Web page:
Thursday, July 6, 2023

Tour de France - go see it.

So, a few years ago in France - 2018 to be precise - we're in Tain l'Hermitage. I lean my bike against the wall of the bike store across the street from our apartment and wander in to borrow a pump. Coming out I see a wiry old (probably my age!) guy looking at my bike, he's seen the "I support Lance Armstrong" sticker and says he kinda liked him too. I tell him I'm thinking of riding Alpe d'Huez and Croix de Fer for a 3,000m day. He said that would be hard but the toughest climb he'd ever had was the Col de la Bonnette in the Tour. "In the Tour?", I say. He tells me he rode in the TDF twice in the 1970's which was before teams had luxury buses and only the stars stayed in hotels while the rest showered and slept on cots in school gyms. I enjoy our chat, return the pump and the store owner tells me the guy still rides and like me they enjoy his stories. I haven't seen him since, wish I could remember his name, I'd like to hear more and maybe he'd ride with me.

Well the Tour is on TV right now if you want to see the race. But there's so much more that you won't see.


It is one of the biggest parts of the Tour. Before every stage the caravan of sponsors floats will drive the course from start to finish. On a long stage it'll stretch more than 10 kilometers and by the end of the Tour they'll have thrown over 15 million items to the roadside fans - hats, t-shirts, musettes, key chains, cakes, water, candy, you name it. I still wear my Festina hat from 2015 while riding.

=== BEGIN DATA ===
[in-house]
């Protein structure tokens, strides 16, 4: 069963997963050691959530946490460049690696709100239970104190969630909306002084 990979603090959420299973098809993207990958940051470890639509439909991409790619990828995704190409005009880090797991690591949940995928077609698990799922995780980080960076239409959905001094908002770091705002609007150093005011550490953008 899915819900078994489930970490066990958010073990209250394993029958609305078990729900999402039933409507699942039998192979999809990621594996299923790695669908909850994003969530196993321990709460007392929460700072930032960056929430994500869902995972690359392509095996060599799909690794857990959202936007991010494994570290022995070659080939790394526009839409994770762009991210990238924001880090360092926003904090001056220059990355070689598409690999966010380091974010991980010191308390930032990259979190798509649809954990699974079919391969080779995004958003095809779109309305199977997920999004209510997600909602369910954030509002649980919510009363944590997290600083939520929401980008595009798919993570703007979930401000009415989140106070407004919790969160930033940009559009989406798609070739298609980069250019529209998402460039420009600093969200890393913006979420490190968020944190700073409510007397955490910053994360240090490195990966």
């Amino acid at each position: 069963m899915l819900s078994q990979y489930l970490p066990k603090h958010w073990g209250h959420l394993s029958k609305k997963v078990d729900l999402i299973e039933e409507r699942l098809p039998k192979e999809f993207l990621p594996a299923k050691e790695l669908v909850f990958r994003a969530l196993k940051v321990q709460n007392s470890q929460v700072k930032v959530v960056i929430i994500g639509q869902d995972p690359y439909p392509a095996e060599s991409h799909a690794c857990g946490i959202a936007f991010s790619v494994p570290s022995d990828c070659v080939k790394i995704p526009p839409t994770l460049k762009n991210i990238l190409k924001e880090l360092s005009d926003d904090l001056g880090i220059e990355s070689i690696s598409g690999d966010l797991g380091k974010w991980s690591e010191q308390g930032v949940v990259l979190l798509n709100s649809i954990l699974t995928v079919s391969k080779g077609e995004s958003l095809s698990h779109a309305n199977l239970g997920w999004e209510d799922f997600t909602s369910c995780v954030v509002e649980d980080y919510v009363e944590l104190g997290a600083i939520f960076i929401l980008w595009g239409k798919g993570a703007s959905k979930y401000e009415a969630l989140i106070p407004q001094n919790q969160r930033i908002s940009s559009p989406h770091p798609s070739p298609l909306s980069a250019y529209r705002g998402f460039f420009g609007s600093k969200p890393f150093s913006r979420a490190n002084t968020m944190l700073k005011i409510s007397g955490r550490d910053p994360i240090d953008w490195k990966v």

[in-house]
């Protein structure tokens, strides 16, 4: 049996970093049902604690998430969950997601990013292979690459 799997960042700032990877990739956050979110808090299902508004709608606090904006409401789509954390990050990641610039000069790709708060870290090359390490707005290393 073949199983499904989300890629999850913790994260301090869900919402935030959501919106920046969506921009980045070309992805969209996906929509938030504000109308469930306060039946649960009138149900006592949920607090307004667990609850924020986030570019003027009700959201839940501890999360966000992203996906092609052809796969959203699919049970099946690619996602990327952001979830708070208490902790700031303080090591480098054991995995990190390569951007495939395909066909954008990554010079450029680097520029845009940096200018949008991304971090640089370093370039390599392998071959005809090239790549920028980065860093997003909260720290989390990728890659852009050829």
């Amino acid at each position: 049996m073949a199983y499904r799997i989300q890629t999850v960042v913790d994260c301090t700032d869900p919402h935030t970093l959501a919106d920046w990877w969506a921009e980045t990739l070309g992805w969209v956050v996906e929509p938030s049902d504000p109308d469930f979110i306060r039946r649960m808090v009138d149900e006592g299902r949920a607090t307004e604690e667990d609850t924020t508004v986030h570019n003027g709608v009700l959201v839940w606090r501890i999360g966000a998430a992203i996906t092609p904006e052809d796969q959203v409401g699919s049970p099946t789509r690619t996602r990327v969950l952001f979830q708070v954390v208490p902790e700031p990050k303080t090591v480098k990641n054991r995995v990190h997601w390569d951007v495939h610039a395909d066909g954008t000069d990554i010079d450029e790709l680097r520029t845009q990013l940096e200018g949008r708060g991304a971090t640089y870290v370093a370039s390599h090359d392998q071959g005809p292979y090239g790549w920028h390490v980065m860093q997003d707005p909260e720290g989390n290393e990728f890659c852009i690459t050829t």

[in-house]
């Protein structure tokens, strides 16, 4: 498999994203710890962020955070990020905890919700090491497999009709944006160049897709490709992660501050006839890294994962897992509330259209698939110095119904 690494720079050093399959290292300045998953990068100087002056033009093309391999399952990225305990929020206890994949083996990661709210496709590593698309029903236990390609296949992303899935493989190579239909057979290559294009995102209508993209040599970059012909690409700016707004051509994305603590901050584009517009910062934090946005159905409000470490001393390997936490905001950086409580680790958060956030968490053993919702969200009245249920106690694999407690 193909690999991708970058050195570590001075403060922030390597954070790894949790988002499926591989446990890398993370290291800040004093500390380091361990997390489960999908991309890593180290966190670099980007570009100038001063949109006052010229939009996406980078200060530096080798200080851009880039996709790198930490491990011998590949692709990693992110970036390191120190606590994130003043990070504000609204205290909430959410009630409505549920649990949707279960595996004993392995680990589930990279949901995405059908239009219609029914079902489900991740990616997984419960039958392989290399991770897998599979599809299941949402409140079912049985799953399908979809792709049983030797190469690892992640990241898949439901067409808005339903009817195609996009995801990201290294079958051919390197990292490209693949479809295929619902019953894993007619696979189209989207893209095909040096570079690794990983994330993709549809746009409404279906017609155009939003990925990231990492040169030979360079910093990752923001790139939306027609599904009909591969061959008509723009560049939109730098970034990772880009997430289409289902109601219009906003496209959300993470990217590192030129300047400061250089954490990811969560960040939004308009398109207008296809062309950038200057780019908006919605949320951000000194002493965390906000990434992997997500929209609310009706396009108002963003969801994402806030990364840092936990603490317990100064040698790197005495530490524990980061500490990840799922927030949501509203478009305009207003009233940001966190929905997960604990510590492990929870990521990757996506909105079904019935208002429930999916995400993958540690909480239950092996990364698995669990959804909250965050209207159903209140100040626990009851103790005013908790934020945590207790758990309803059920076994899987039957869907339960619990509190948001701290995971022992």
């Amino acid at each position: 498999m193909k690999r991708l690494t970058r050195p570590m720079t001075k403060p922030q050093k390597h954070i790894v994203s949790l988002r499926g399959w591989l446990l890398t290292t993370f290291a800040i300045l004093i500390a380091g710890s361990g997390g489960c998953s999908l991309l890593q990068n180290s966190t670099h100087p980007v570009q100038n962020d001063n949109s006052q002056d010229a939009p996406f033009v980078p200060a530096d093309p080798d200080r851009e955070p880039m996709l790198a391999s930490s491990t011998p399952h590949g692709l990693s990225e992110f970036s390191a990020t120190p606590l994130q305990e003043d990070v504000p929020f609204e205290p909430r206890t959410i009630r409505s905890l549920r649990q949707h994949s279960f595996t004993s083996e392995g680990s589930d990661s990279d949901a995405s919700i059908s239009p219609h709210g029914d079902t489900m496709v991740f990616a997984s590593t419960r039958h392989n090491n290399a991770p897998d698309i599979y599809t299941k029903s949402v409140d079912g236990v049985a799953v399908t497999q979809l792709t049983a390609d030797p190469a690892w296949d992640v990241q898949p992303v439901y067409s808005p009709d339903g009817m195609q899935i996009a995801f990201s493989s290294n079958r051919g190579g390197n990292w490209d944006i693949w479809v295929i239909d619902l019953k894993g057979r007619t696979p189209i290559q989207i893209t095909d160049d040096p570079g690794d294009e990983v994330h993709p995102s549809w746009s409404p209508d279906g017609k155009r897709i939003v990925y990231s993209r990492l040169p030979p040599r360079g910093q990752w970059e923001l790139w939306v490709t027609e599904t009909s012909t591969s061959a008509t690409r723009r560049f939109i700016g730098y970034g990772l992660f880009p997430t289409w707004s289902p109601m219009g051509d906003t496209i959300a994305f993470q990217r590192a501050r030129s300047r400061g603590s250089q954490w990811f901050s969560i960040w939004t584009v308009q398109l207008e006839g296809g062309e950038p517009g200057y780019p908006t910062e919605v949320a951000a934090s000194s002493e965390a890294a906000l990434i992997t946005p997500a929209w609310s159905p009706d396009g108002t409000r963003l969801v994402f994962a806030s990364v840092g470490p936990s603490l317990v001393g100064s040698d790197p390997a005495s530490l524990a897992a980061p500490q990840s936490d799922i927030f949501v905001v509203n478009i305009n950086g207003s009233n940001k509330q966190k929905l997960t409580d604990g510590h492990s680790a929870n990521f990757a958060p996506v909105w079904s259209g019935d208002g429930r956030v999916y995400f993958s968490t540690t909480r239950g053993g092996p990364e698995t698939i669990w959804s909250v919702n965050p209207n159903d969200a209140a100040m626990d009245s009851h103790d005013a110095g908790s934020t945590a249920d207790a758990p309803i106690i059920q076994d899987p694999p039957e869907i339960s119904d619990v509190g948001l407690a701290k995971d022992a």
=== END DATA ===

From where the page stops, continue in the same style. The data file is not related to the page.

This'll happen after the caravan has passed. The start town center is closed off. There's tent studios set up for the media, journalists with their cameras and vans, a band thumping out music, souvenir stands, food trucks and thousands of fans but no riders. Then close to a mile of 22 team buses each followed by 6 cars covered with bicycles will arrive. Amazingly the buses are parked so the public can see the riders sign in and prepare for the days racing. Many riders will stop for selfies with fans on their way to the start area - so cool.

Jocelyne and I were fortunate enough to see the Tour in 2015 and it was fantastic. We went with Pyrenees Multisport. Ian and Julie Wright, two Brits, will transport you to and from Toulouse airport and you'll stay in their large house where they'll serve you cyclist sized meals for breakfast and supper every day. You'll have seven days of great cycling in the Pyrenees and experience the Tour de France. It'll cost you about $1600 including a carbon bike - just take your clothes and Garmin.

IF YOU DON'T GO YOU WON'T STAND ON A MOUNTAIN eating hamburgers and hotdogs and know that the riders are coming because you can hear and see the helicopters below you!

Of course there are other tours you can take. I'm not paid to promote Pyrenees Multisport and they have had no input or knowledge of this article. It's just one reasonably priced option which we thoroughly enjoyed.

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